Consultant to deliver analysis on Symphony Woods

May 26, 1994|By Adam Sachs | Adam Sachs,Sun Staff Writer

A land planning consultant is to give the Columbia Council recommendations tonight on how to preserve Symphony Woods while increasing use of the 40-acre park.

An LDR International representative also will outline constraints to development of the site at Town Center's southern edge and the results of an survey of Columbia households.

"We've done analysis on the basics they need to take care of, regardless of what they want to do as far as other activities," said Charlie Bailey, a senior associate with Columbia-based LDR. "If they want to do other activities, we can tell them where they logically should occur, based on whether they're passive or active."

The council will meet at 8 p.m. at the Columbia Association Building, 10221 Wincopin Circle.

The survey listed 12 options for Columbia's central park: gardens, paths, exercise stations, picnic areas, seasonal concession stands, arboretum, wildflower meadow, outdoor ice rink, sledding hill, fishing pond, sculpture and fountains.

Mr. Bailey said responses "pretty overwhelmingly favored more passive activities" such as gardens, paths and wildflower meadows. However, an ice rink received some support, he said. Comments on the survey also urged that trees not be destroyed and commotion be kept to a minimum, he said.

The survey was distributed before LDR's analysis. Several options might be impractical, Mr. Bailey said.

At a March town meeting on the Symphony Woods study, Hickory Ridge village resident Rob Cowan criticized the survey because it didn't list "do nothing" as an option. "Do we need to do this?" he asked. "I'm concerned about Columbia's debt, and this is coming out of my pockets."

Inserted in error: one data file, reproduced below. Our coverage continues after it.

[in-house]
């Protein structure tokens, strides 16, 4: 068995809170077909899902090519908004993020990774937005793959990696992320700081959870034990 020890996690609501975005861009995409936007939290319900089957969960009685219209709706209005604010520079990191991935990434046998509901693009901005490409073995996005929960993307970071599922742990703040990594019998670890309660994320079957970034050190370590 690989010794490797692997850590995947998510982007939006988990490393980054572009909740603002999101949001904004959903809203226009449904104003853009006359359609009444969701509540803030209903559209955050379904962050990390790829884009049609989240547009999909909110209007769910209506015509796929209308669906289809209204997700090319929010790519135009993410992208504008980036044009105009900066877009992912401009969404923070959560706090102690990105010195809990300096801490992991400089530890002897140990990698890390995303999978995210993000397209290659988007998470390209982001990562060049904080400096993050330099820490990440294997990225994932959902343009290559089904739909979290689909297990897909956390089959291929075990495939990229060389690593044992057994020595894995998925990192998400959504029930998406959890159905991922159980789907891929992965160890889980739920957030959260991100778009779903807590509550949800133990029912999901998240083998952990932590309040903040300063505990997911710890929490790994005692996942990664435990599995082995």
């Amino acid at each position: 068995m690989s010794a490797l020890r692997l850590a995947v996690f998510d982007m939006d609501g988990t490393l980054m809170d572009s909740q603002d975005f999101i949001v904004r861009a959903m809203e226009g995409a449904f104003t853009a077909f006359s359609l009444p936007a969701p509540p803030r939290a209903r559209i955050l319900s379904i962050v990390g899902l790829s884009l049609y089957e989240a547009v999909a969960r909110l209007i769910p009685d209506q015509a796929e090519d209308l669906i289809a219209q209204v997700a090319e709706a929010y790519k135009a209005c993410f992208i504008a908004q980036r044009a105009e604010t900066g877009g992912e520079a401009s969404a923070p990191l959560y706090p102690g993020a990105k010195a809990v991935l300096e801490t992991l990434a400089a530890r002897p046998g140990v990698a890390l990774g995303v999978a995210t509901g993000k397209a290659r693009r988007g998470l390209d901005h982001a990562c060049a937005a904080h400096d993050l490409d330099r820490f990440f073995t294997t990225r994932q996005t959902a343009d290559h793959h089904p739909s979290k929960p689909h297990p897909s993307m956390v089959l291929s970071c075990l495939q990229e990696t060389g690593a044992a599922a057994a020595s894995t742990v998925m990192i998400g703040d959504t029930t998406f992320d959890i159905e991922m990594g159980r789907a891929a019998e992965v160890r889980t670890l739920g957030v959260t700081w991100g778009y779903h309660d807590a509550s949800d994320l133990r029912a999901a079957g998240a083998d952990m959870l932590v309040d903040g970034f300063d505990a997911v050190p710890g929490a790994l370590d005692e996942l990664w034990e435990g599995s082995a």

Mr. Bailey responded that some trees in the park are dying and, at the least, preservation measures should be taken.

The 10-member council, the Columbia Association's board of directors, commissioned the $22,000 study last year to develop a master plan for Symphony Woods, which contains the 12-acre Merriweather Post Pavilion and is bordered by Little Patuxent and Broken Land parkways and South Entrance Road.

The association, which maintains Columbia's open spaces, owns Symphony Woods, and the Rouse Co. owns Merriweather. The area surrounding the woods is planned for high-density residential, office and commercial development.

The council also plans to schedule a community meeting with LDR staff members but no date has been set.

Councilwoman Suzanne Waller, Town Center's representative, said she's open to ideas, but adds she's "very concerned about preservation of the environment."

Mr. Bailey said the health of some forest stands in the park is declining. Because much of the park is maintained as lawn and leaves are removed, there is no natural forest regeneration, he said.

Also, the association should consider a management plan that addresses parking and walking routes, Mr. Bailey said. Pedestrian movements are causing some erosion and damage to trees, he said.

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